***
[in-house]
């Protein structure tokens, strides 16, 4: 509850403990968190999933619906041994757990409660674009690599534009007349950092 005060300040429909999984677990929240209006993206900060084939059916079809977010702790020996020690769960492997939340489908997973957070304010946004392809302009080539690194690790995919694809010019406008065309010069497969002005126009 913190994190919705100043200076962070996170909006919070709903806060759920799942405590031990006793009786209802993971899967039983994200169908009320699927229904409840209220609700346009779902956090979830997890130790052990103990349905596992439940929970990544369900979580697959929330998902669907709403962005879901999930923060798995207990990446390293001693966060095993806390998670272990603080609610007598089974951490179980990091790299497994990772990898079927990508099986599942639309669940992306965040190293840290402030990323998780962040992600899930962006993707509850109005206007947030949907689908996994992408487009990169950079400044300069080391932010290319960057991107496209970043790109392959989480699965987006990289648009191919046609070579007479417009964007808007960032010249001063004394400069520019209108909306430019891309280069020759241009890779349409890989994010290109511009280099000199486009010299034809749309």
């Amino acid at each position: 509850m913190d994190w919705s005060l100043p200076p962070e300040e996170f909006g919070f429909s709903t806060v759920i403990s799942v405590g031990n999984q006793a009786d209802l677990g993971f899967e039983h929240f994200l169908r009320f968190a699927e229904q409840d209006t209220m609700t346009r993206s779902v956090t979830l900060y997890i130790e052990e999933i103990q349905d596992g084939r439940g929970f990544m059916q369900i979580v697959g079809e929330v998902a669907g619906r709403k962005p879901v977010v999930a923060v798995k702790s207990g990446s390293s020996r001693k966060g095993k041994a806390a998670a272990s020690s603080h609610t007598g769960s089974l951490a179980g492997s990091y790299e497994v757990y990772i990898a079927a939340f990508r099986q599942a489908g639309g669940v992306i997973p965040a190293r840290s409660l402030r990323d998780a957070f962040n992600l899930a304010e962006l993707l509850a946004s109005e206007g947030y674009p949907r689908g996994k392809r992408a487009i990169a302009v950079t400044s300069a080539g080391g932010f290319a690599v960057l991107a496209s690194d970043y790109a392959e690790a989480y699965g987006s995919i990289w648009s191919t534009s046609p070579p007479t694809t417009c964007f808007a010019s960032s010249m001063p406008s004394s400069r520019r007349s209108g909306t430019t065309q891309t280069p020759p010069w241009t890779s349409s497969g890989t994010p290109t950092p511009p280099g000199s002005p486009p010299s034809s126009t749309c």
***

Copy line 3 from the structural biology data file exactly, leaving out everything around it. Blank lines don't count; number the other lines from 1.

């Amino acid at each position: 509850m913190d994190w919705s005060l100043p200076p962070e300040e996170f909006g919070f429909s709903t806060v759920i403990s799942v405590g031990n999984q006793a009786d209802l677990g993971f899967e039983h929240f994200l169908r009320f968190a699927e229904q409840d209006t209220m609700t346009r993206s779902v956090t979830l900060y997890i130790e052990e999933i103990q349905d596992g084939r439940g929970f990544m059916q369900i979580v697959g079809e929330v998902a669907g619906r709403k962005p879901v977010v999930a923060v798995k702790s207990g990446s390293s020996r001693k966060g095993k041994a806390a998670a272990s020690s603080h609610t007598g769960s089974l951490a179980g492997s990091y790299e497994v757990y990772i990898a079927a939340f990508r099986q599942a489908g639309g669940v992306i997973p965040a190293r840290s409660l402030r990323d998780a957070f962040n992600l899930a304010e962006l993707l509850a946004s109005e206007g947030y674009p949907r689908g996994k392809r992408a487009i990169a302009v950079t400044s300069a080539g080391g932010f290319a690599v960057l991107a496209s690194d970043y790109a392959e690790a989480y699965g987006s995919i990289w648009s191919t534009s046609p070579p007479t694809t417009c964007f808007a010019s960032s010249m001063p406008s004394s400069r520019r007349s209108g909306t430019t065309q891309t280069p020759p010069w241009t890779s349409s497969g890989t994010p290109t950092p511009p280099g000199s002005p486009p010299s034809s126009t749309c």